Highdown Hill

Having been home for just over a week I am off again in the caravan on another solo trip, this time I am heading east along the south coast to stay at the Caravan and Motorhome Club Site at Northbrook Farm on the outskirts of Worthing.

The journey from home to the site takes a couple of hours and by mid afternoon I am all set up and both Crosby and I are ready to stretch our legs.  The starting point for our walk is the caravan site and we leave by the main gate and turn right along Titnore Way after about a hundred yards, just before I reach the junction with Titnore Lane I turn left along a footpath that runs parallel to the road.  Shortly before reaching a recreational ground I turn right to cross the road and follow a bridleway leading towards the EuroGreen recycling unit.

The bridleway skirts the recycling unit before following a hedged pathway to reach access land.

There are a network of paths across this area, I stay to the south side and soon pass a car park busy with dog walkers and continue to head steadily uphill to reach The Miller’s Tomb.  The information board alongside the tomb explains this is the last resting place of John Olliver (1709-1793).  Apparently Olliver was rather eccentric and 27 years prior to his death he had his tomb erected on this site and at the same time had his coffin made, which he kept under his bed.

Olliver was the miller at a windmill to the west of this site and allegedly was the leader of a local band of smugglers and reportedly he used the tomb to store contraband.  It is reported that over 2,000 people turned up at his funeral and rioting broke out.

I follow the way markers through a copse and then follow a route over open land towards the summit of Highdown Hill. This hill was the location of a Bronze Age settlement and then in the Iron Age, around 600BC, a hill-fort was constructed with earth embankments.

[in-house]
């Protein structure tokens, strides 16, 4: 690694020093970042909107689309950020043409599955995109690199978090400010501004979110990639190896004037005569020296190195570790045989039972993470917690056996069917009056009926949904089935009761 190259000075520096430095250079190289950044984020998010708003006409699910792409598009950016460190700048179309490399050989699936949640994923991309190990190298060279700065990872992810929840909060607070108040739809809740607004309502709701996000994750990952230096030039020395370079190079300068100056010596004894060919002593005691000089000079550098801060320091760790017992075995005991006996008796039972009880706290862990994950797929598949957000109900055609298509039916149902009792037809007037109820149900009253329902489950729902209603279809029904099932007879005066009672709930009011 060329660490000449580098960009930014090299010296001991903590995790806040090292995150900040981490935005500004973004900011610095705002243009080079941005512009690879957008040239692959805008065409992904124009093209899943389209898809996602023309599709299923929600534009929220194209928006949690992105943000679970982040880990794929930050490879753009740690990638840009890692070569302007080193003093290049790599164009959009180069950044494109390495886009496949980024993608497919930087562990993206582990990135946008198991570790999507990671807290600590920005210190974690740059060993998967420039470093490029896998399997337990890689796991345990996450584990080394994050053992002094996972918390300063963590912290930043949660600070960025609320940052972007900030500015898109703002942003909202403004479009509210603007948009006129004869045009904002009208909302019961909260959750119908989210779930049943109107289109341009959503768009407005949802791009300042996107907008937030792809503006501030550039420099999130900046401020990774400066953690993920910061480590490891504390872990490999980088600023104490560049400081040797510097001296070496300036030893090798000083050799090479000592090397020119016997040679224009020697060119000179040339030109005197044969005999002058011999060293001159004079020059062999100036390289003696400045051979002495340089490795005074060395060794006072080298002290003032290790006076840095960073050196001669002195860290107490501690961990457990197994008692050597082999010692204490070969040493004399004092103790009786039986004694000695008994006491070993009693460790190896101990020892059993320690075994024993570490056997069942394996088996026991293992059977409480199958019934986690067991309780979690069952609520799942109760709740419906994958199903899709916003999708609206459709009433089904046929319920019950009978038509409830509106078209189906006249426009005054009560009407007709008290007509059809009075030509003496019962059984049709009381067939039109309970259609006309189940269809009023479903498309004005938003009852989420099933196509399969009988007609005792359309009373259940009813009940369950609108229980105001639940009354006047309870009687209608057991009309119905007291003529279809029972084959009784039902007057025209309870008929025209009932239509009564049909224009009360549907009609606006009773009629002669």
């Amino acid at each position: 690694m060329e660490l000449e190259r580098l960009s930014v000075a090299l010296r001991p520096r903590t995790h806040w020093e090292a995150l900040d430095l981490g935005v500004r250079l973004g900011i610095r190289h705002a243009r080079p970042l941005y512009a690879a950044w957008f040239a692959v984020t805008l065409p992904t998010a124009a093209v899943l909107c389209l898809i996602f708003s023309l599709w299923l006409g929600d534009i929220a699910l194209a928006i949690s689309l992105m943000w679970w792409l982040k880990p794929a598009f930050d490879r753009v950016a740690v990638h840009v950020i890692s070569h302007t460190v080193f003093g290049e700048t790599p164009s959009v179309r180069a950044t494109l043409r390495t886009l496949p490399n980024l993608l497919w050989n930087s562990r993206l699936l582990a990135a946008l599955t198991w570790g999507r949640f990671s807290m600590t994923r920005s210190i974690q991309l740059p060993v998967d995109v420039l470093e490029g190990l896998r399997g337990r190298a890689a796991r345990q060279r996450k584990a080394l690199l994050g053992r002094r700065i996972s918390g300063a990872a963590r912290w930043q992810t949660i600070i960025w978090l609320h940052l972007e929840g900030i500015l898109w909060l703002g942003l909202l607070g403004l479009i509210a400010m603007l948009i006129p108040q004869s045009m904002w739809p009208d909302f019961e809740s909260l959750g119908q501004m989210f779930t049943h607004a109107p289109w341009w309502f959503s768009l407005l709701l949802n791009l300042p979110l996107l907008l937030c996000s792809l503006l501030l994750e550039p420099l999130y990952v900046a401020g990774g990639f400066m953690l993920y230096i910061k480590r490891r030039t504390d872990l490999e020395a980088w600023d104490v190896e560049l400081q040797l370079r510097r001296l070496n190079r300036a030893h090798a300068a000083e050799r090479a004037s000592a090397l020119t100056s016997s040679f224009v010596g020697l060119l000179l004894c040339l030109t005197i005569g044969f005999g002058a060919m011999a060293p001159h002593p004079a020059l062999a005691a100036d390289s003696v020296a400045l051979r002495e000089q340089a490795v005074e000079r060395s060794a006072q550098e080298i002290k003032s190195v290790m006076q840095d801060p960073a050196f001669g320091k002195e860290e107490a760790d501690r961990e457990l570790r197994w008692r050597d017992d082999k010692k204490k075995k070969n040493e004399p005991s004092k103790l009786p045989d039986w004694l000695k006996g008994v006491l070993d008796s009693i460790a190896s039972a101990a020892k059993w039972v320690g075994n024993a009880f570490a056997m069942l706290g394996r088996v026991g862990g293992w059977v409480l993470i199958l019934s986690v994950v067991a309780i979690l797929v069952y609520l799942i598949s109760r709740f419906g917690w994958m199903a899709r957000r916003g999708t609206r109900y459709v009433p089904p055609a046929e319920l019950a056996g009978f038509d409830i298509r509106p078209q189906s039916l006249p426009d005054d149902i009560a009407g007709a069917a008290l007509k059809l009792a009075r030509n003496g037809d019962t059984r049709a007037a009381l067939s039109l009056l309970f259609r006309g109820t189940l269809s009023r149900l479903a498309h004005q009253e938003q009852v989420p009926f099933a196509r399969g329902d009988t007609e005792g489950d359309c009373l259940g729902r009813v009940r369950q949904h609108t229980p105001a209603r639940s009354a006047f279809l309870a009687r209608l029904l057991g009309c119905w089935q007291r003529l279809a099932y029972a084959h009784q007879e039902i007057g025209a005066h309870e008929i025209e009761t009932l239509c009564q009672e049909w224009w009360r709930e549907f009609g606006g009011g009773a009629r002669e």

At the northwest corner of the hillfort stands an Ordnance Survey trig pillar, this becomes the 172nd I have bagged.

From the trig pillar I head west across the National Trust land and at a crossing of footpaths turn right to follow a path heading north between hedgerow.

I cross a couple of fields and then a small stream, still keeping to the way marked route as it heads towards the A280.

On reaching the main road I cross and turn left along the pavement heading towards Angmering.  I keep with the pavement as it leaves the main road to join the route of a disused road, it is amazing how quickly nature takes over, the full width of the roadway is now only just visible amongst the brambles and bushes.

This route brings me to the entrance of the Oval Raceway; the sign states this is the only banked oval in the south.  I am not into motorsport so the significance of the banking is lost on me.  I follow the footpath up the driveway of the racetrack.  This takes me past the entrance to the track that apparently hosts, amongst other motorsport, banger racing and go-karting.

Near the gate to the racetrack the footpath turns left to run besides a field heading west towards Dapper’s Lane.

On reaching the lane I turn left and walk into the outskirts of Angmering.  At a junction I turn right into Water Lane and then very quickly take a left onto Weavers Hill.  I stay with this road as it heads steadily uphill on the outskirts of the village.  At a junction with the High Street I turn left and walk through the village.  At a grass triangle I take a no through road on the left signposted to the Spotted Cow public house.

I resist the temptation to pop into the pub for a pint and continue along the lane, the footpath veers to the left and then crosses the A280 on a footbridge to reach Ecclesden Lane.  Here I turn right and stay with the lane as it sweeps around the edge of Ecclesden Manor to head east back towards Highdown Hill with nursery fields to the south.

At a junction of paths I turn left and follow a fenced path north, from here I get a good view of Highdown New Mill, apparently also called Ecclesden Mill.  This mill was originally built in 1826 and worked until 1872.  A storm in 1880 resulted in the loss of the sails and cap and it stood derelict for many years before being converted into a house in the 1970’s.

The footpath turns to the right and heads east towards Highdown Hill.  I enter the National Trust land at the junction of paths I had been at earlier.  From here I continue across the hill retracing my steps towards the hillfort and then down towards the Millers Tomb.  In the distance I can see Worthing.

From the tomb I retrace my route back to Northbrook Farm caravan site.  My walk has covered 6.5 miles.  It is now time to plan a longer outing for tomorrow.

You can view this 6.5 mile walk on OS Maps and download the GPX File Here (Subscription to OS Maps Required)

To follow my walk you will need Ordnance Survey Explorer Map 121 – Arundel & Pulborough

26th September 2019

© Two Dogs and an Awning (2019)


  1. David Olliver

    HI, It was John Olliver not Oliver with 1 L.

    1. Thanks. Blog updated.

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